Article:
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Specific active buildings classroom and office

SPECIFIC: turning buildings into power stations

The Challenge: 

The world faces an energy challenge: how do we meet growing demand for electricity and heat in a way that is low carbon, affordable and reliable?

Buildings account for about 40% of the UK’s energy consumption and 40% of our greenhouse gas emissions. To solve the energy crisis and tackle climate change, radical change in building design is needed.

Steel is one material that is widely used in construction. The UK steel industry’s fluctuating fortunes have been widely reported in recent years. 

The development of efficient, low cost solar technologies could help to reduce emissions, reduce energy cost and provide new business opportunities for the materials and construction industries.

The Method

Swansea University and its partners, including Tata Steel, have played a crucial role over the past 20 years as part of the research infrastructure supporting the steel industry across South Wales. Steel is at the heart of the Swansea University-led SPECIFIC Innovation and Knowledge Centre project, pioneers of Active Buildings.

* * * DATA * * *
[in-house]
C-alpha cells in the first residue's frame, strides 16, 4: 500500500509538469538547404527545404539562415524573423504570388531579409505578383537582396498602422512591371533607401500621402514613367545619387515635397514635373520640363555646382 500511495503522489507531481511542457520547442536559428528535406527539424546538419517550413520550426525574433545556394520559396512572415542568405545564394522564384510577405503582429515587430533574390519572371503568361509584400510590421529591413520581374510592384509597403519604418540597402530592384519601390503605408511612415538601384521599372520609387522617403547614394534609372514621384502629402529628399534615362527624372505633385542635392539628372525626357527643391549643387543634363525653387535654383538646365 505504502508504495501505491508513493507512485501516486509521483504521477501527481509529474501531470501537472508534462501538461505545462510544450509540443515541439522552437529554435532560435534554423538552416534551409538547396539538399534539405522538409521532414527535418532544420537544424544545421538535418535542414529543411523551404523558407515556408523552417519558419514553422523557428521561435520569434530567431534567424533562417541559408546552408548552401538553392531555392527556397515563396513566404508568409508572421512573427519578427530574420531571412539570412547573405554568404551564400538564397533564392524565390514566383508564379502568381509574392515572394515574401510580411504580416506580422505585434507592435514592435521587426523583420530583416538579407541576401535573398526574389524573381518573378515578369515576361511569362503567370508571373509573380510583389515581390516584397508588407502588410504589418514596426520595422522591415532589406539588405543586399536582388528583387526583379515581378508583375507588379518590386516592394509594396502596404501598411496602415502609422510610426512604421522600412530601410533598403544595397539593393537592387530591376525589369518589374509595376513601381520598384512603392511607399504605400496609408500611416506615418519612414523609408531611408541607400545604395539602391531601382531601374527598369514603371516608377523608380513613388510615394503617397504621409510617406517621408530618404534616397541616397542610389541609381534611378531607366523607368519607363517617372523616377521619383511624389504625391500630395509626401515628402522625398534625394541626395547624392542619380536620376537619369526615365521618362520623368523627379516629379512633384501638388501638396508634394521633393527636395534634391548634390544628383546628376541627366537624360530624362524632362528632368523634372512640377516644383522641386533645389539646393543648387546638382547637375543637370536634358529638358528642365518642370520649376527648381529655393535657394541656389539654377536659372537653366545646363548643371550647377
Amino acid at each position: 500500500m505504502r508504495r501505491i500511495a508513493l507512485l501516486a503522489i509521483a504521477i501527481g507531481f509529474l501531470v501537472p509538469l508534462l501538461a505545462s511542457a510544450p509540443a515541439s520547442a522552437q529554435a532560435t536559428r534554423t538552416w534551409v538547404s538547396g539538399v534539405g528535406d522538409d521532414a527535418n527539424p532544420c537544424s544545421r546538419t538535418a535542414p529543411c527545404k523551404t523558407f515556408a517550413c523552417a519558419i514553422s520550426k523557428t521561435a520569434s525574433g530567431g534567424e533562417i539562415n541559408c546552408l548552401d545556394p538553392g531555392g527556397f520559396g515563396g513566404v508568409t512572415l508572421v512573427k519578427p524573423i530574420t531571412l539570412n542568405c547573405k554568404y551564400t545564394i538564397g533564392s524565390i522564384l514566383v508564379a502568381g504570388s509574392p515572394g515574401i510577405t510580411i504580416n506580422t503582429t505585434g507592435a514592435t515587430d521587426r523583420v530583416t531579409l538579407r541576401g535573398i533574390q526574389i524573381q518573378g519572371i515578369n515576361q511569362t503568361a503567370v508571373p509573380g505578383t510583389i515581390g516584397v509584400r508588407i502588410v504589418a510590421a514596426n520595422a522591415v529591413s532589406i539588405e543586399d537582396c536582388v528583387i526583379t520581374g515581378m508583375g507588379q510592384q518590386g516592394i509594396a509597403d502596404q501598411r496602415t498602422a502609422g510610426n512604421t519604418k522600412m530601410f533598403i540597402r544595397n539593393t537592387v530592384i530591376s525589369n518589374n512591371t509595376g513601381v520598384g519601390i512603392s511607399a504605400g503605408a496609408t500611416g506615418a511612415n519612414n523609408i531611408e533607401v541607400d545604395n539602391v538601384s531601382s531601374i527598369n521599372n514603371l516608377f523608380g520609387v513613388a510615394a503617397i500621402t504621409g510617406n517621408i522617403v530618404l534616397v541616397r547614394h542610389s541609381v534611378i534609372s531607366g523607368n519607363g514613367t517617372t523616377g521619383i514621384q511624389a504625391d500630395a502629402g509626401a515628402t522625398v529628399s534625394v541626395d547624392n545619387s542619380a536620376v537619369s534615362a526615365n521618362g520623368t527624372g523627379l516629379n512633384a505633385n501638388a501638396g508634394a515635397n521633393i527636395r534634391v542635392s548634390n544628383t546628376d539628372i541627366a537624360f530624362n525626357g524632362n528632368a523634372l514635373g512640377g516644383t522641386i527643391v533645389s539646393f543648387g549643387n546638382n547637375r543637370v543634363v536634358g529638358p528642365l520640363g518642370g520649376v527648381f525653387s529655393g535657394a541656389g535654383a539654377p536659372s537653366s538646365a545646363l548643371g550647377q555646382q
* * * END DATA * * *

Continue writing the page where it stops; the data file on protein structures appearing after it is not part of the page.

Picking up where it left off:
Researchers on the project, including Professor Dave Worsley are behind the UK’s first energy positive classroom, which generates, stores and releases its own solar energy. 

The Active Classroom showcases the work being undertaken at SPECIFIC and has been used to demonstrate Swansea University’s solar research capabilities, in terms of up-scaling research from laboratories into the construction industry.

The Impact

  • The Active Classroom was constructed in 2016 and became the UK’s first energy positive classroom. In 2018 a technologically refined Active Office was constructed, using only commercially available technologies.
  • Electricity supply for the building is generated by a steel roof with integrated solar cells, supplied by SPECIFIC spin out company BIPVco. It is connected to two batteries, which are capable of storing enough energy to power the building for two days.
  • The building also uses perforated steel cladding for generation of solar heat energy, and an electrically-heated floor coating that has been developed by SPECIFIC researchers.
  • Data collected from the classroom has proved that the building can generate more energy than it consumes, through its novel generate, store, release technologies.
  • The Active buildings concept puts Swansea at the forefront of world-leading innovation in South Wales.

United Nations Sustainable Development Goals

Swansea University Research Themes